Perhaps a more interesting question is this - why wouldn't the Lib Dems oppose Shetland becoming a Crown Dependency? It would, after all, mean leaving the United Kingdom, and possibly (if the examples of the Isle of Man and the Channel Islands are anything to go by) the European Union as well. I thought the Lib Dems were supposed to loathe this "separatism" stuff? As I say, a remarkable journey in just two years.

What can explain this rapid change of heart? A few cynical souls have suggested that it's all to do with the fact that Scottish independence is suddenly a serious prospect. Tavish was content enough to see his islands have no autonomy at all as long as they were being ruled direct from London, but similar direct rule from Edinburgh is seemingly too horrific for him to contemplate. If there's any truth in that, it would say something rather profound about the Scottish Lib Dems' attitude to the country they purport to represent - they appear to regard the prospect of governance from Edinburgh in much the same way as the Ulster Unionists of the early 20th Century regarded the prospect of 'Rome Rule' from Dublin.

For my own part, I'm entirely comfortable with the push for much greater Shetlandic autonomy, and to that end maybe the Lib Dems should start by getting their own internal party structures sorted out. Surely the Shetland Liberal Democrats should have been granted special status as a Clegg Dependency long ago?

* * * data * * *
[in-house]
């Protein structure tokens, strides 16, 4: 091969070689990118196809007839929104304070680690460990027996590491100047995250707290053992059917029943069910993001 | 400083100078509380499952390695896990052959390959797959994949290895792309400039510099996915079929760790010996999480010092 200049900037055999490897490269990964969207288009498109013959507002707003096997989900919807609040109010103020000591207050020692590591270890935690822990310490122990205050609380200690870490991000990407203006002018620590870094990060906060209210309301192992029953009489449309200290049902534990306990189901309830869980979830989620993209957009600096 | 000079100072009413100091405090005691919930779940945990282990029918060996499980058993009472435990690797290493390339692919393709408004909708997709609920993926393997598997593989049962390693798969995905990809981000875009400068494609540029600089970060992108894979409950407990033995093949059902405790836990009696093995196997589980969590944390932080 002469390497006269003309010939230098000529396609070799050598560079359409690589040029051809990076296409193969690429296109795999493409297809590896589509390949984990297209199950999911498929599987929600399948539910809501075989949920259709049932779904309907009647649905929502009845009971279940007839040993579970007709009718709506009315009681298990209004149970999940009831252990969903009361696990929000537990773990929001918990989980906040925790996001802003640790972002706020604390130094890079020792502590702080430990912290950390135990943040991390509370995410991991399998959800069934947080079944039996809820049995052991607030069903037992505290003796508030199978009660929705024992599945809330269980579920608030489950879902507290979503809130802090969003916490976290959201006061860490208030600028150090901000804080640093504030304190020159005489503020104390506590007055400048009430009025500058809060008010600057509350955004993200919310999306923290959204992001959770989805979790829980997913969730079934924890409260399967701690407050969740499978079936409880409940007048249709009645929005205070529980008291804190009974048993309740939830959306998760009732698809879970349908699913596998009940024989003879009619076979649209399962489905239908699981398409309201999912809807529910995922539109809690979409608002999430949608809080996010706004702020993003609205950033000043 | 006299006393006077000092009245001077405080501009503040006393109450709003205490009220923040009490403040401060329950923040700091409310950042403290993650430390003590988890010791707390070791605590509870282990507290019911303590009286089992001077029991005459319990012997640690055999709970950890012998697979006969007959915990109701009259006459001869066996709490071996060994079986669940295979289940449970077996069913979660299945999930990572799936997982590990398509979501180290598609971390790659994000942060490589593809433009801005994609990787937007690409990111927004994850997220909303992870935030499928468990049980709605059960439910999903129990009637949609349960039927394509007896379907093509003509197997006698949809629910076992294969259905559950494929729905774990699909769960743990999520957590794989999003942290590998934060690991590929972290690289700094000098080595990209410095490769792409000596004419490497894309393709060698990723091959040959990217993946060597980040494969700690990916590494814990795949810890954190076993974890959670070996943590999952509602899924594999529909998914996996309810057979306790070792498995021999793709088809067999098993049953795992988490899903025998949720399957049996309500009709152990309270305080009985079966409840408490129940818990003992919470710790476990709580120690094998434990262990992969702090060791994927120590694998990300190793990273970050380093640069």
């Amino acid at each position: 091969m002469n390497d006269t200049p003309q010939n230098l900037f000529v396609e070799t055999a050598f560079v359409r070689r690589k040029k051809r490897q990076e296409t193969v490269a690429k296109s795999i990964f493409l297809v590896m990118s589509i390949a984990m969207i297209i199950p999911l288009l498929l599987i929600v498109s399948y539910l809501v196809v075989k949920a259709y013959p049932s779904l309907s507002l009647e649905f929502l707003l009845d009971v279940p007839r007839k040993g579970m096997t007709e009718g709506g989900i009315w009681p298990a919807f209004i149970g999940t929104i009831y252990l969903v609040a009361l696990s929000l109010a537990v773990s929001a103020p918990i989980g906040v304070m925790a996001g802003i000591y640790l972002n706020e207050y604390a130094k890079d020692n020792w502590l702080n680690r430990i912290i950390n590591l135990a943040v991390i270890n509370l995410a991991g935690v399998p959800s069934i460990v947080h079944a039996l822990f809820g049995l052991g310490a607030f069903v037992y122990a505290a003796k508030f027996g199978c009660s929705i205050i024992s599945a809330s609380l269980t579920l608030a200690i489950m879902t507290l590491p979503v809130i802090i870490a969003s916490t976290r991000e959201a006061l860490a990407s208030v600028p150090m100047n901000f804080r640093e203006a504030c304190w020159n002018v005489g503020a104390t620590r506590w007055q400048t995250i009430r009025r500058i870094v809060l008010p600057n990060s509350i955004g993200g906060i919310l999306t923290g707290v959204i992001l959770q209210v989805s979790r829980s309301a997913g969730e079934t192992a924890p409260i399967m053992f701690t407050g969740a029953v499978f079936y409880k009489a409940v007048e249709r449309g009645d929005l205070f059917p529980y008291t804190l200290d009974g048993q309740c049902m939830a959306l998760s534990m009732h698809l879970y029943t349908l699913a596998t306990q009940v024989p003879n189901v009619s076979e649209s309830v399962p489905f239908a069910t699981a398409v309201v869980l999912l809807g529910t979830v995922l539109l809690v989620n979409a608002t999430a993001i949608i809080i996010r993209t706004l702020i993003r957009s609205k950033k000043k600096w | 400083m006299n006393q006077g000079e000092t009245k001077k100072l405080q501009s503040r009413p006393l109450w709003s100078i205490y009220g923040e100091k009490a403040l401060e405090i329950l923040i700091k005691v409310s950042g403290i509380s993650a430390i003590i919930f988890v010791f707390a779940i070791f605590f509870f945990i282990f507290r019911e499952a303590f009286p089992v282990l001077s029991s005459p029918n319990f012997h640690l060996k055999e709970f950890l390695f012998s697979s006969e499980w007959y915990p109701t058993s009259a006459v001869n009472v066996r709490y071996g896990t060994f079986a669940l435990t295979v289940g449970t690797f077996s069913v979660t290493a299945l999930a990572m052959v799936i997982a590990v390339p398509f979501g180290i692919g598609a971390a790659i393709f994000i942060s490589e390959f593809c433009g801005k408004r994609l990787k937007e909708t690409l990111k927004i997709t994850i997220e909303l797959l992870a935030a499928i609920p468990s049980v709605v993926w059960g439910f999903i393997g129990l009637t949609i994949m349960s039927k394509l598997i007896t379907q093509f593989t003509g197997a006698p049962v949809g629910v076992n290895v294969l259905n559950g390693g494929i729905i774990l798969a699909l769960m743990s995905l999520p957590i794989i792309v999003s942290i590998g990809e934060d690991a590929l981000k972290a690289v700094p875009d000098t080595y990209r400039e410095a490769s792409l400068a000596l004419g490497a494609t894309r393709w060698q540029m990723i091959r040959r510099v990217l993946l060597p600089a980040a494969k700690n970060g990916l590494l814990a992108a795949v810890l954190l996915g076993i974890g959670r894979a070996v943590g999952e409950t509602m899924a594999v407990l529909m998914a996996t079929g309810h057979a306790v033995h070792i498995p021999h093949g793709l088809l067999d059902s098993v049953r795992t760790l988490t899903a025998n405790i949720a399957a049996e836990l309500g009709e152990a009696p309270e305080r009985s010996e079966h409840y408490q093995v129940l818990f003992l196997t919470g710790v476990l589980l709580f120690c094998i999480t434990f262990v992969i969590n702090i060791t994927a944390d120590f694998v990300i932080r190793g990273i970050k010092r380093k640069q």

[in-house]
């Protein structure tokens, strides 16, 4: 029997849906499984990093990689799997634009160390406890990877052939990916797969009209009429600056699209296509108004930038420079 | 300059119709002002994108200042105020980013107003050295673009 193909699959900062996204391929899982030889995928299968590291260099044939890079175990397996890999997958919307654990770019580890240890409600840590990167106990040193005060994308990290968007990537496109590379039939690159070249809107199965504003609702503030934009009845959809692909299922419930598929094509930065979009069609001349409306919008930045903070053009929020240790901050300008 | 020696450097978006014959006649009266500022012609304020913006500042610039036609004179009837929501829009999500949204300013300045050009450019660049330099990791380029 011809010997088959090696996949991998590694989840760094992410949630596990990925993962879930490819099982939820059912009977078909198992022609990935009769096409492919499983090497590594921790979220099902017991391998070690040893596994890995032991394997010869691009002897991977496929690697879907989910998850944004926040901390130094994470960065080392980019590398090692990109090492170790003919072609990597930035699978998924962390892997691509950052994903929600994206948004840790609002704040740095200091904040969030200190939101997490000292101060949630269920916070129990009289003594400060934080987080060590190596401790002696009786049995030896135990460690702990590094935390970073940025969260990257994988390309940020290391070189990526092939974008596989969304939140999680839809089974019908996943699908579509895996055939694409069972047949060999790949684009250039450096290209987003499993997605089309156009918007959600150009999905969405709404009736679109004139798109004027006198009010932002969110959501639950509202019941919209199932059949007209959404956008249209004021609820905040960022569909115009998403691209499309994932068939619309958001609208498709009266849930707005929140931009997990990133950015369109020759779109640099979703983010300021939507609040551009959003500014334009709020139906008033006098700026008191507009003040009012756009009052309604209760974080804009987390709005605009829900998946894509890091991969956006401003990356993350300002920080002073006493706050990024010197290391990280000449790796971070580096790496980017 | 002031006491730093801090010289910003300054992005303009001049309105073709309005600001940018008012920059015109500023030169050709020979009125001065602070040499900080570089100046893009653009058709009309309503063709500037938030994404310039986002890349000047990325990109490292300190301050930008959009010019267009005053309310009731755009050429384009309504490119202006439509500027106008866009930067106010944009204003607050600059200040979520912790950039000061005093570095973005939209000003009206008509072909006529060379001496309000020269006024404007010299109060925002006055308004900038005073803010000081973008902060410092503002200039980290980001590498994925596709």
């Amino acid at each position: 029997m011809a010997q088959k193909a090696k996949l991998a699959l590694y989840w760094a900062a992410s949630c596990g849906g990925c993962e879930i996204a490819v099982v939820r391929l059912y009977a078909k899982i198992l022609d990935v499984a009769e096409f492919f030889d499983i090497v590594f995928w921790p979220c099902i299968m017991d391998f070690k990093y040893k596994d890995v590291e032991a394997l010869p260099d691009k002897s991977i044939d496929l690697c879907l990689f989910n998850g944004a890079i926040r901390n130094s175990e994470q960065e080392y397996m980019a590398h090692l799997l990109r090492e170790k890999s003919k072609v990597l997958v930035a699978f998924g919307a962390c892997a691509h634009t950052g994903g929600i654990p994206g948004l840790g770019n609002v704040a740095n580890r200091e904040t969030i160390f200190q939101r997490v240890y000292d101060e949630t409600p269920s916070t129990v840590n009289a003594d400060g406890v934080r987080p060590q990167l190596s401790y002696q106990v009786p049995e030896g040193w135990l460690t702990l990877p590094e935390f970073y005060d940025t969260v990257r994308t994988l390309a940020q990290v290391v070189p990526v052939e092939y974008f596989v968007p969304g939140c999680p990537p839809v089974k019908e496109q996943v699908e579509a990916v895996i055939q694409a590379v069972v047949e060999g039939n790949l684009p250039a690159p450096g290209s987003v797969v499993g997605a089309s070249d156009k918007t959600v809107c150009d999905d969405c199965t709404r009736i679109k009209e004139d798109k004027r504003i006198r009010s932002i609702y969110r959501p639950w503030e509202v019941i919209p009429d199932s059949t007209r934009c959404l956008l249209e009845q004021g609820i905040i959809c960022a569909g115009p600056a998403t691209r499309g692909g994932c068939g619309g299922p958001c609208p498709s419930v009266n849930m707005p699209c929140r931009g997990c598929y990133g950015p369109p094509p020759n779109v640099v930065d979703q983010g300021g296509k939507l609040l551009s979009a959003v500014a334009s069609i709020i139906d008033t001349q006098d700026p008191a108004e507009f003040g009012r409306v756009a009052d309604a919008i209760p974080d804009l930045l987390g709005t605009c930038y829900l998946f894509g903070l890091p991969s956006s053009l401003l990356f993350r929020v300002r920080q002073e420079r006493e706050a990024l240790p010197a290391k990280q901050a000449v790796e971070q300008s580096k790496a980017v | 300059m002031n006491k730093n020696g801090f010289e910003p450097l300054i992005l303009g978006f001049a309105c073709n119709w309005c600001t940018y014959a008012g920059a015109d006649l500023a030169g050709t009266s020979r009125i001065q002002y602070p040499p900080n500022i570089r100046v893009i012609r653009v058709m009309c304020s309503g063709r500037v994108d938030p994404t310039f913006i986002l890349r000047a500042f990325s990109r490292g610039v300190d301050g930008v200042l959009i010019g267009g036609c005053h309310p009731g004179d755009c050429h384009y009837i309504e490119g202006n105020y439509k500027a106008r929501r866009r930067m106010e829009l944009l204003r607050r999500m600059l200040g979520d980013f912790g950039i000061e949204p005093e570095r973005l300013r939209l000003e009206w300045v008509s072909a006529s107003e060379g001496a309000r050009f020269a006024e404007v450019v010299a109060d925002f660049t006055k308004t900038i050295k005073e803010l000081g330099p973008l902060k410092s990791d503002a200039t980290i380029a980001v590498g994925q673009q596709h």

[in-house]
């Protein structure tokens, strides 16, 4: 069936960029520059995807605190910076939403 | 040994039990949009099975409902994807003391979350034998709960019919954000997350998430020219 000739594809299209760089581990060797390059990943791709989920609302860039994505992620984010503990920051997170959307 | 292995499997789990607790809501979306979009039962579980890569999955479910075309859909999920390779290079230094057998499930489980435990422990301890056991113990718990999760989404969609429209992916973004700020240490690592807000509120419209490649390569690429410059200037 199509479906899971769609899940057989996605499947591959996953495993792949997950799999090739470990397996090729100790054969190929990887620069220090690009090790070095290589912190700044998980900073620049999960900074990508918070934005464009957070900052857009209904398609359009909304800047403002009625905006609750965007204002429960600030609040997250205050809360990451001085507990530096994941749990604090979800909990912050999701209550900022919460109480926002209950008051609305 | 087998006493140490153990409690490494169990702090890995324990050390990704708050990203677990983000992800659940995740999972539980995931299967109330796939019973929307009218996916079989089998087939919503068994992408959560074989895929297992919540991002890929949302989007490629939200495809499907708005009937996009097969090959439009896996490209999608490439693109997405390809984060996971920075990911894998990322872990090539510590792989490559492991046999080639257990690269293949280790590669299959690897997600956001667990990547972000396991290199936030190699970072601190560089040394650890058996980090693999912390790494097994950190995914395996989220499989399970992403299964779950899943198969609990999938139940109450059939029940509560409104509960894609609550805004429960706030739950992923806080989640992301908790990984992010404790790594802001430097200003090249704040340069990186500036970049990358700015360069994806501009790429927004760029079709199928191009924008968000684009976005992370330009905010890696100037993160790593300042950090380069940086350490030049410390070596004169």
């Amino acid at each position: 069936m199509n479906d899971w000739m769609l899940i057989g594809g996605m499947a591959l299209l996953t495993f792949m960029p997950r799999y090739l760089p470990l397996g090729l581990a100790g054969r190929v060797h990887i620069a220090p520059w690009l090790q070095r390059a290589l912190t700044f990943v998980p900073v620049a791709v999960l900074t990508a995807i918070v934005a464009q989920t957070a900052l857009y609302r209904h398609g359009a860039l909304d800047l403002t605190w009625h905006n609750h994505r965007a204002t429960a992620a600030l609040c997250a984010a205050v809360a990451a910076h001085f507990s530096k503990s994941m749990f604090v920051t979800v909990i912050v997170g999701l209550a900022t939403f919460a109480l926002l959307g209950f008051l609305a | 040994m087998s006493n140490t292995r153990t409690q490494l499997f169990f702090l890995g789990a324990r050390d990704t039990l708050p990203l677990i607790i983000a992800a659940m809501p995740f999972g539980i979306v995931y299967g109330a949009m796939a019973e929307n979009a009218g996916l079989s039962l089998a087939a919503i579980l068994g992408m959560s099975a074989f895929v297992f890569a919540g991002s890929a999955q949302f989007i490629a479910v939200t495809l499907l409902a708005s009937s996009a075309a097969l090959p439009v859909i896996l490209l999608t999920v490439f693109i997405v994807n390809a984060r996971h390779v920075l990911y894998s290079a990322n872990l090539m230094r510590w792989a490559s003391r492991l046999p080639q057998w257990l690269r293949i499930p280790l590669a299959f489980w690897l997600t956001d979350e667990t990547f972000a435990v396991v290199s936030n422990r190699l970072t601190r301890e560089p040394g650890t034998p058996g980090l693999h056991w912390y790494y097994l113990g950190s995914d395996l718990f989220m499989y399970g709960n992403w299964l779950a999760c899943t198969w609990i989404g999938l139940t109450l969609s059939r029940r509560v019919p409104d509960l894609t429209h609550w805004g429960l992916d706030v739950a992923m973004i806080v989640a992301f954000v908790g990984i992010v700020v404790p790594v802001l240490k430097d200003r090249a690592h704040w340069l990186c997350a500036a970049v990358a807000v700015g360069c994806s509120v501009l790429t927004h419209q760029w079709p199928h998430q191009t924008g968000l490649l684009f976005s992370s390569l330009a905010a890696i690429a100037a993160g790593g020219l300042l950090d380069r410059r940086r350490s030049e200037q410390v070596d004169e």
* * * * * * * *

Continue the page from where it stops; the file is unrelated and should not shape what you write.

Sunday, March 17, 2013

Canavan would be your choice for Falkirk

Thanks for all your votes in yesterday's poll - by an overwhelming margin you feel that Dennis Canavan, rather than an SNP candidate, should fly the flag for independence in any Falkirk by-election that might occur over the coming months.

Dennis Canavan 90%
An SNP candidate 9%

It looks like being an academic point, however.  Question : what does a disgraced Labour MP who has even less shame than Denis MacShane look like?  Answer : well, he looks quite a bit like Eric Joyce.

*  *  *

I'm relieved to say I've finally put my money where my mouth is, and made a £10 donation to the Wings Over Scotland fundraising appeal.  I was hoping I might be able to cobble together a bit more, but alas (and not to put too fine a point on it) I'm slightly broke at the moment.  With nine days to go, the campaign is about three-quarters of the way to making its target figure (it looks like less than that on the Indiegogo website, but RevStu apparently has an extra few thousand in direct donations that he can add to the fund if needed to swing the balance).  The target isn't purely psychological - if the amount raised falls short, Indiegogo will deduct a 9% rather than a 4% fee.  So your ten pound donation might just make a thousand pounds' worth of difference.

*  *  *